X-Ray Brightening and UV Fading of Tidal Disruption Event ASASSN-15oi

S. Gezari, S. B. Cenko, I. Arcavi

Research output: Contribution to journalArticlepeer-review

100 Scopus citations

Abstract

We present late-time observations by Swift and XMM-Newton of the tidal disruption event (TDE) ASASSN-15oi that reveal that the source brightened in the X-rays by a factor of ∼10 one year after its discovery, while it faded in the UV/optical by a factor of ∼100. The XMM-Newton observations measure a soft X-ray blackbody component with kTbb ∼ 45 eV, corresponding to radiation from several gravitational radii of a central ∼106 M black hole. The last Swift epoch taken almost 600 days after discovery shows that the X-ray source has faded back to its levels during the UV/optical peak. The timescale of the X-ray brightening suggests that the X-ray emission could be coming from delayed accretion through a newly forming debris disk and that the prompt UV/optical emission is from the prior circularization of the disk through stream-stream collisions. The lack of spectral evolution during the X-ray brightening disfavors ionization breakout of a TDE "veiled" by obscuring material. This is the first time a TDE has been shown to have a delayed peak in soft X-rays relative to the UV/optical peak, which may be the first clear signature of the real-time assembly of a nascent accretion disk, and provides strong evidence for the origin of the UV/optical emission from circularization, as opposed to reprocessed emission of accretion radiation.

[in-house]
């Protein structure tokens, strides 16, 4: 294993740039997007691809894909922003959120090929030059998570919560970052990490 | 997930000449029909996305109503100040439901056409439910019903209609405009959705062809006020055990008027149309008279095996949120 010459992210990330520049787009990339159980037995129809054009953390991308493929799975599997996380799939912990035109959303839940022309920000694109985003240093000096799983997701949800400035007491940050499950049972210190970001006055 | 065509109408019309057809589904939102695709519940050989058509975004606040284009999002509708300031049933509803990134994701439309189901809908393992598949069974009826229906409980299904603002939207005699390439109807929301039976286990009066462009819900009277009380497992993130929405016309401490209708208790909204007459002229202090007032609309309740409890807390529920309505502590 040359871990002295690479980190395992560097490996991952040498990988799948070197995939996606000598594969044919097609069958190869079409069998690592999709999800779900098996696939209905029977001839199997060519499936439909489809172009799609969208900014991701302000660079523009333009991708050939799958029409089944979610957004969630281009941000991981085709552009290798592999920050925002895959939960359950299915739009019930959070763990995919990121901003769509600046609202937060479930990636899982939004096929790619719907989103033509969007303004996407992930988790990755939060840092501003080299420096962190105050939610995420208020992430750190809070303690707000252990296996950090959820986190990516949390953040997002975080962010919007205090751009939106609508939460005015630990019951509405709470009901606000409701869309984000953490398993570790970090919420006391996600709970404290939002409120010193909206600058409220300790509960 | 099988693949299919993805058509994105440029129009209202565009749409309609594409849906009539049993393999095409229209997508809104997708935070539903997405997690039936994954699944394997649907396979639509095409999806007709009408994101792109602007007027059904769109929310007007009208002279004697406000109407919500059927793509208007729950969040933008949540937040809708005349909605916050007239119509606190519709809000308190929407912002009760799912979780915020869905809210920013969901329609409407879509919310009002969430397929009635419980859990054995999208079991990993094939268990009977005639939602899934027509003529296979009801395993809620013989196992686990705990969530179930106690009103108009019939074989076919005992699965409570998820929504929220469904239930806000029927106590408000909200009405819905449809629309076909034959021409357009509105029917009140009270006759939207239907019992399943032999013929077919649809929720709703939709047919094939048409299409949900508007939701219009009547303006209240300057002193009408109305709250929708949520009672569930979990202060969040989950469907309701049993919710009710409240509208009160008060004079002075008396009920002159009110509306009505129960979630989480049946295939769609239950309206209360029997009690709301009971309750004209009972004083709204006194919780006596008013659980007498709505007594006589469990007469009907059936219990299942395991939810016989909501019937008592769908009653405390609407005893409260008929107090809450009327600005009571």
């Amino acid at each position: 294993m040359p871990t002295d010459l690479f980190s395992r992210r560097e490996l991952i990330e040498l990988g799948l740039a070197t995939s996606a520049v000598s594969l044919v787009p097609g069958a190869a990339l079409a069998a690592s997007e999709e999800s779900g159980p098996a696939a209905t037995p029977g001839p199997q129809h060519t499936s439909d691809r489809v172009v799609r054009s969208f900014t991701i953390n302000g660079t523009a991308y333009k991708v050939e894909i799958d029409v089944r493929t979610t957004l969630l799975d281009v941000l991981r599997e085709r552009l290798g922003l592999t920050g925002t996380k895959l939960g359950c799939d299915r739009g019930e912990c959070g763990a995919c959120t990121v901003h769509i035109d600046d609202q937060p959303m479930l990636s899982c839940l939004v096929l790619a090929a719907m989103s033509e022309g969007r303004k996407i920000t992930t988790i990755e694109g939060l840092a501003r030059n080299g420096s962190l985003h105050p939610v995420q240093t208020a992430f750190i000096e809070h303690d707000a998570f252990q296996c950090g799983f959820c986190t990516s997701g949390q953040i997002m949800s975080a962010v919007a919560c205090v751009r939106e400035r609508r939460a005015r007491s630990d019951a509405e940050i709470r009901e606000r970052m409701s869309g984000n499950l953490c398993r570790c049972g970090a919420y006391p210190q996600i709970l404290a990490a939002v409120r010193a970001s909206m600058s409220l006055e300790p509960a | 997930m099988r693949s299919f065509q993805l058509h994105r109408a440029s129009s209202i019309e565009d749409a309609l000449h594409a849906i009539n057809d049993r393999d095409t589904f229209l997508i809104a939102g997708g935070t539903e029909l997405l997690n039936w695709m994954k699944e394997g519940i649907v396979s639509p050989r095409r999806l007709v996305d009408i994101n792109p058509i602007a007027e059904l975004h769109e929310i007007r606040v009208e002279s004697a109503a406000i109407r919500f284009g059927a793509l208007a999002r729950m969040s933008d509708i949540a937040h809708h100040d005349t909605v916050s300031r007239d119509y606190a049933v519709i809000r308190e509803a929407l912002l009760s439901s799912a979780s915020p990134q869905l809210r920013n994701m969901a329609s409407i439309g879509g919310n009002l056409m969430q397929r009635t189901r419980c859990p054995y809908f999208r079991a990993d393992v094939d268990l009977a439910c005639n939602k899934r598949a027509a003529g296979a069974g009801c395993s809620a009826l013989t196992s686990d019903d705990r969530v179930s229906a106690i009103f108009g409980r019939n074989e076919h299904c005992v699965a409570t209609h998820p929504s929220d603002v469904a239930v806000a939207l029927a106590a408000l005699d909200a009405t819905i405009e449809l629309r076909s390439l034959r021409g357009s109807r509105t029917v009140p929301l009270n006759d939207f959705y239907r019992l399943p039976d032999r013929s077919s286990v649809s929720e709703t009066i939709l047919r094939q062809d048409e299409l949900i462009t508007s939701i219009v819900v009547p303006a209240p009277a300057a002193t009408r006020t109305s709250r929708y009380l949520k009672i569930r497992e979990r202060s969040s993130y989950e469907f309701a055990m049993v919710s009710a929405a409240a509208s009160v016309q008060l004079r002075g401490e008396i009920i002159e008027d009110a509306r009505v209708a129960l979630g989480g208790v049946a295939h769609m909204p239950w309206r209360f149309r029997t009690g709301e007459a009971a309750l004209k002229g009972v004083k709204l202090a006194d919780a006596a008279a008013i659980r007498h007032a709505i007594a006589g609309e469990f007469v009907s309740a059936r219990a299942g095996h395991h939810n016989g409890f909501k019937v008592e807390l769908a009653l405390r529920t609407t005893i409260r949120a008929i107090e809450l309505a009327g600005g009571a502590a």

Original languageEnglish
Article numberL47
JournalAstrophysical Journal Letters
Volume851
Issue number2
DOIs
StatePublished - 20 Dec 2017
Externally publishedYes

Funding

FundersFunder number
XMM-NewtonNNX14AF36G
National Science Foundation
Directorate for Mathematical and Physical Sciences1454816
Directorate for Mathematical and Physical Sciences
National Aeronautics and Space AdministrationPF6-170148
National Aeronautics and Space Administration

    Keywords

    • accretion, accretion disks
    • black hole physics
    • galaxies: nuclei

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